This week, the Democrats took control of Senate committees, after an organizing agreement was reached between Democratic Majority Leader Chuck Schumer (NY) and Republican Minority Leader Mitch McConnell (KY). Senate Committees have been directed to begin working on climate-related hearings and legislation across all areas of responsibility.
Majority Leader Chuck Schumer announced on the floor of the Senate:
I have already instructed the incoming Democratic chairs of committees to begin holding hearings on the climate crisis, in preparation for enacting President Biden’s Build Back Better agenda, which includes major climate legislation…
Schumer added that the Senate would now ”forcefully, relentlessly and urgently address climate change, in all the relevant committees.”
What does this mean for US climate preparedness and response?
Last week on Earth Intelligence, Dr. Katharine Hayhoe explained that climate change is an “everything problem—affecting all humanitarian crises and issues” that we face. President Biden’s “whole of government” approach to climate response recognizes that this isn’t just about the business practices of energy companies, or where investors put their money, or whether we travel by air or what kind of car we drive.
All of human experience is touched by climate change, so every Senate committee is going to look at how it can best serve the American people by reducing the risk of future climate shocks. This work will cover issues as diverse as:
- Funding for science, research, and planning
- Coastal resilience
- Agriculture and food systems
- Economics optimized to the 21st century
- Energy production, management, and distribution
- Energy efficient building practices
- Transport and related infrastructure
- Limiting emissions from vehicles, industry, and from mineral extractive processes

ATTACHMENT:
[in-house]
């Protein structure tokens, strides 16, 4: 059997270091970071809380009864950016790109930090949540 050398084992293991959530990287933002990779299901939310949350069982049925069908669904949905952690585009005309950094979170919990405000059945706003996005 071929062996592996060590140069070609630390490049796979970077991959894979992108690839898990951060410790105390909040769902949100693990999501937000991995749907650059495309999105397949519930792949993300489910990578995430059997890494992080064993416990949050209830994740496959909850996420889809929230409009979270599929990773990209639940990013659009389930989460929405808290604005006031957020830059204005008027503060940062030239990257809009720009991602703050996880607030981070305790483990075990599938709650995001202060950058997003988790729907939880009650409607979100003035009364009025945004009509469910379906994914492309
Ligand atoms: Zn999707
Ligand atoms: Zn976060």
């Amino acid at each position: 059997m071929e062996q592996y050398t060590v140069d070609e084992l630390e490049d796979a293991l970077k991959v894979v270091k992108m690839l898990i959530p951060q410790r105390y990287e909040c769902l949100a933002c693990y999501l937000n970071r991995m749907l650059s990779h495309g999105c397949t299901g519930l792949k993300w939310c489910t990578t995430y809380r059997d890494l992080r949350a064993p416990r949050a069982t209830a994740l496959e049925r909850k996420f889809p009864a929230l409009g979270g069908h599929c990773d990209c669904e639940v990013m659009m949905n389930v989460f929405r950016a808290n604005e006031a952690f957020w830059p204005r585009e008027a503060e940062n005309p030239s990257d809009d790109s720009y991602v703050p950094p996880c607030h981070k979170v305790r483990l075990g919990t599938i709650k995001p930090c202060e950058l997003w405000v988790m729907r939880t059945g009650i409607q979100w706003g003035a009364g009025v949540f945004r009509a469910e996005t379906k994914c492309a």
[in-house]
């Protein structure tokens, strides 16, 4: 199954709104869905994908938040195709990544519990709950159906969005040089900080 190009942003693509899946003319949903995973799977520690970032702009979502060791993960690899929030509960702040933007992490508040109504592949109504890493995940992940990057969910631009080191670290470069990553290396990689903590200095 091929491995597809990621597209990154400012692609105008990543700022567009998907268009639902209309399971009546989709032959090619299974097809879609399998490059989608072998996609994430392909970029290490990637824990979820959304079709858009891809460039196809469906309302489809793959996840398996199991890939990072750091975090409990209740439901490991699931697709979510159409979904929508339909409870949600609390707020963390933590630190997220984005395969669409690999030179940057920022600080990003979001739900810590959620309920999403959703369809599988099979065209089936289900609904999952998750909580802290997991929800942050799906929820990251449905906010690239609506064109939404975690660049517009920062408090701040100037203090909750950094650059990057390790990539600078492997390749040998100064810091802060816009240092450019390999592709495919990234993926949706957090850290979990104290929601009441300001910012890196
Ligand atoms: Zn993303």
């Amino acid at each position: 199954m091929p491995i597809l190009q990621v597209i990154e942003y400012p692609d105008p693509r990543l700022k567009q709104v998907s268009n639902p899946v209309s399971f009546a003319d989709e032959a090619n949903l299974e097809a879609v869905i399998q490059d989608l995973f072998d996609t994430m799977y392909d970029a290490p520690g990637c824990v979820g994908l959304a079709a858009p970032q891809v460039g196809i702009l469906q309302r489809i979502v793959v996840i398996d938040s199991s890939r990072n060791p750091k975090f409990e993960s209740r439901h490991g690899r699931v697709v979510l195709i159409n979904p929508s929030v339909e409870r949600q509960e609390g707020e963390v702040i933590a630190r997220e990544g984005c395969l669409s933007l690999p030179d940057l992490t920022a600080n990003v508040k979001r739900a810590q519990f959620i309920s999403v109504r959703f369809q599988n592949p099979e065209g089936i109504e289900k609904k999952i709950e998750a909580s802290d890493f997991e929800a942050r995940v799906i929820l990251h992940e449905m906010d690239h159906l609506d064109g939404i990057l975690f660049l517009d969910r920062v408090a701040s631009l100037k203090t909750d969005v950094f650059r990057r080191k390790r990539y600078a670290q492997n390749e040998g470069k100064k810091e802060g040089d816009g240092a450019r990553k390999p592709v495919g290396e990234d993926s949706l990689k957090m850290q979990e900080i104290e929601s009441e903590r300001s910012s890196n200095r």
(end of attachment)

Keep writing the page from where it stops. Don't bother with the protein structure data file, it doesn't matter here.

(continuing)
And, there will be carbon pricing proposals, to reduce the cost and speed the process of the energy transition. If these policies are well designed, to put the wellbeing of people ahead of the self-interest of polluting industries, they will rapidly reduce emissions while also making the US economy more innovative and stronger.
Outside of government, the private sector and local communities are racing ahead, making sure they’re on the right side of the climate struggle. Joe Robertson notes:
The people that are racing ahead are the ones that have figured out how they can build a better future.
Don asks the complicating question: The Democratic and Republican Parties both hold 50 seats in the Senate; the Democrats have the majority because the Constitution makes Vice President Harris the tie-breaking vote. Does this mean Democrats need to make a special effort to court West Virginia Democratic Senator Joe Manchin?
Of course Democrats need Sen. Manchin’s support. He is critical to holding their majority. And of course West Virginia’s politics are impacted by a high concentration of coal industry activity there. But that doesn’t mean protecting the coal industry. Coal development can be a trap, allowing only one kind of economy, until the towns are abandoned by companies that no longer need them.
Coal communities need to diversify their economies, and protect the health and wellbeing of people who live there. Building smart, sustainable economies should make life better for people, even in communities that have long been bound to coal.
The opposition to climate solutions is also fading. Just this week, major oil companies that once seemed invincible reported record losses, while some announced new climate-friendly investments, amid rising pressure to boost climate expertise and innovation.
Joe notes that the US is going to be stronger for boosting climate action on all fronts, and:
The fossil fuel companies that survive in 2035 or 2040 will no longer be majority fossil fuel companies; the majority of their enterprise will be coming from something else.